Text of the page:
The shooting death of Trayvon Martin on February 26, 2012 marked a turning point for many black residents of Sanford, who say their problems with members of the local police force – some of which they say had been going on for years, if not decades – gained national attention for the first time. Now, many of the city’s residents – black and white – are reflecting on how the city has changed over the past year, and anticipating the closure they say will come with a trial.
George Zimmerman, 28, is set to stand trial for second-degree murder in June, unless his case is dismissed in an upcoming Stand Your Ground hearing. Zimmerman is claiming self-defense in the shooting, saying the 17-year-old attacked him.
Changes in the police force
Since the shooting, which sparked waves of protests after Sanford police initially declined to arrest Zimmerman, much has changed in Sanford. Then-police chief Bill Lee was fired last June, following a lengthy and contentious process in which the city manager, Norton Bonaparte, grappled with whether to allow him to remain, and the city commission rejected Lee’s attempt to resign.
The city has hired a new chief – Cecil Smith. The Chicago native, who is African-American, will be the fifth man to lead the city’s police force in the just over two years.
Bonaparte said he was looking for a new top cop “who Sanford police officers can look to for leadership” given all the tumult at the top of the department. He says he also sought “an individual with proven experience building an excellent rapport bet the community and the police department.” Bonaparte says he hopes Smith can help build a police department “that the Sanford community respects and trusts,” and where “all segments of the community trust the police department and feel they are respected by the police department.”
“Well any time you go through an experience like that you have to look back and reflect,” says city commissioner Mike McCarty.
McCarty, who is white, was one of three commissioners, including the city’s mayor, Jeff Triplett, to cast a vote of “no confidence” against former chief Bill Lee last year. “I reflect back on all those things of how that was done and the tumbling effect of what we had to go through: the death of a young man but [also] $750,000 in expenses for the city.”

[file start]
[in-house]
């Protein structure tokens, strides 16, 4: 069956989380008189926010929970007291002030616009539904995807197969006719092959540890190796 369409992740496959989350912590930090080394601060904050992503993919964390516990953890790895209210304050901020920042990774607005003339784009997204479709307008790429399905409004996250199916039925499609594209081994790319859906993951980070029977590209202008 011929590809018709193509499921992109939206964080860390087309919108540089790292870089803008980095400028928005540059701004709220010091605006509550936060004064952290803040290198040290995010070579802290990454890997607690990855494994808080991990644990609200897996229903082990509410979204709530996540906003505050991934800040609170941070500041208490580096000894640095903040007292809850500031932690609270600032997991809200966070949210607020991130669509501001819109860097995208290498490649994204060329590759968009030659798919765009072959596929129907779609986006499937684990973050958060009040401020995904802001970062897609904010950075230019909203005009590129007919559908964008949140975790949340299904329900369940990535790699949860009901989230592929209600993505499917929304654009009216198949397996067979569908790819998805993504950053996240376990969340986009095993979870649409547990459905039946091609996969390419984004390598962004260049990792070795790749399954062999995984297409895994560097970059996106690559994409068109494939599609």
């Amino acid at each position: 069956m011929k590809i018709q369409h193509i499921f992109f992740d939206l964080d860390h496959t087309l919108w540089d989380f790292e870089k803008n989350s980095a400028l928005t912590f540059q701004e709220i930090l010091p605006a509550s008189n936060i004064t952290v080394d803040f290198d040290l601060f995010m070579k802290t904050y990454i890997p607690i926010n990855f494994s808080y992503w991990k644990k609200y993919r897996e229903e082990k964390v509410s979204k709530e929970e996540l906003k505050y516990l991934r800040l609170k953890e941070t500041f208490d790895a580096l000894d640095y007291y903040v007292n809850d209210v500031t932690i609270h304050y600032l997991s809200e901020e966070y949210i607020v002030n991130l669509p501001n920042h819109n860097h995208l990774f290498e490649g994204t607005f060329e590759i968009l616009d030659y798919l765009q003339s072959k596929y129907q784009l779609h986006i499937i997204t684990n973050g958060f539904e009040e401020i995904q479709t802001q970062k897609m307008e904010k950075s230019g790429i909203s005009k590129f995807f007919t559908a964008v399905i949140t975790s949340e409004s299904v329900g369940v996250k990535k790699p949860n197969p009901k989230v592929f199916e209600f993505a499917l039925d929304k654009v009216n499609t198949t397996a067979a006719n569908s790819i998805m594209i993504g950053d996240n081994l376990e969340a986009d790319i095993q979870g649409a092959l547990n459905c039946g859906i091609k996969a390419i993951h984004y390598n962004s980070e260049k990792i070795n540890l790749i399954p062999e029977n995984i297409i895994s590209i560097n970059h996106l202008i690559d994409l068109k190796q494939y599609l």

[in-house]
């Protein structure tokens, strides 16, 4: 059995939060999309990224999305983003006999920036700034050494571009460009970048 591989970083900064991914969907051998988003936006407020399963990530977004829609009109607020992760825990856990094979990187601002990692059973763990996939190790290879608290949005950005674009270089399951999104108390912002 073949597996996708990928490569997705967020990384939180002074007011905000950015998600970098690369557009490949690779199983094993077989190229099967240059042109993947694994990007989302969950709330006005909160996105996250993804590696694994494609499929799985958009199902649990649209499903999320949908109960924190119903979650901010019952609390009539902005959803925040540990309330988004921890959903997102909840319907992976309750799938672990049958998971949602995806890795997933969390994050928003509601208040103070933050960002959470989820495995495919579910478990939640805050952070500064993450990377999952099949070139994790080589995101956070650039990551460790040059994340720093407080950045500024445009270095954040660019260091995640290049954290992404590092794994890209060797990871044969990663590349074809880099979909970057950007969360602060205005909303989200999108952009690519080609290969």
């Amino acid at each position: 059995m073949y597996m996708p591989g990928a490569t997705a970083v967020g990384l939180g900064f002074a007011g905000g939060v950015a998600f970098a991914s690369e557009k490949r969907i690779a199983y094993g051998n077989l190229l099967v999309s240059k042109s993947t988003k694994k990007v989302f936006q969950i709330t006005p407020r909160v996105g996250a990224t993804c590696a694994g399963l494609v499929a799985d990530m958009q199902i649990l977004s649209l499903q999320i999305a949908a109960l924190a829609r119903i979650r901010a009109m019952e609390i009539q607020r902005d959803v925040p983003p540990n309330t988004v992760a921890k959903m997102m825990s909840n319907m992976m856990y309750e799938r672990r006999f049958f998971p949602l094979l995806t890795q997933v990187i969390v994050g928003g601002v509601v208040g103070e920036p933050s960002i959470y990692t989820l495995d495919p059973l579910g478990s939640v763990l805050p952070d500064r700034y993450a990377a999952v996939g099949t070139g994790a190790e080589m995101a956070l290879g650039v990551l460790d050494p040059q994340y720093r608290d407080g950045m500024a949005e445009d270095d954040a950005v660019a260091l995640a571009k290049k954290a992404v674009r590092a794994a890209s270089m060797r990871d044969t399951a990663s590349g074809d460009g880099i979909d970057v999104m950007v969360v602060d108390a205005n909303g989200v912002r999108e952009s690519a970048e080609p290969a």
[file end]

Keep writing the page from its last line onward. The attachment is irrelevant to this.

Triplett, who serves as the city’s mayor part time, while also working for a local bank, says he has seen changes in Sanford over the past year. “We‘ve spent a lot of time in meetings, listening to all walks of life discuss not only what transpired but [also] their past feelings, the history; the things that have been weighing heavily on a lot of people’s hearts,” he said.
“I think we’ve changed in the fact that we’re actually opening up some doors — between city hall and the police department, between city hall and the neighborhoods surrounding city hall, and I think everyone has kind of come to a realization that we’ve got to talk about this,” Triplett said, referring to police-community relations that have sometimes frayed along racial lines. “We’ve got some longstanding grudges and some history that have now come out. I don’t think that would have happened if this tragedy wouldn’t have happened.”
Some black Sanford residents expressed relief that the new chief, who begins his tenure April 1st, comes from outside Seminole County, and is not associated with what local black residents call the “good old boys” network. Among them is Francis Oliver, a longtime local activist who runs the black history museum in the historic Goldsboro section of the city, where a memorial to the Miami teen was moved after some residents of the gated community where he died objected to its placement there.
“You know, we had the problem with the police chief,” said Oliver, whose daughter Natalie Jackson is one of the lawyers representing Trayvon Martin’s parents. “Once that was solved, once Billy Lee was fired, and we had an interim chief, things really got rough here in Sanford between what I call the ‘old’ Sanford and the ‘new’ Sanford.”
Former Chief Lee did not respond to repeated requests for comment.
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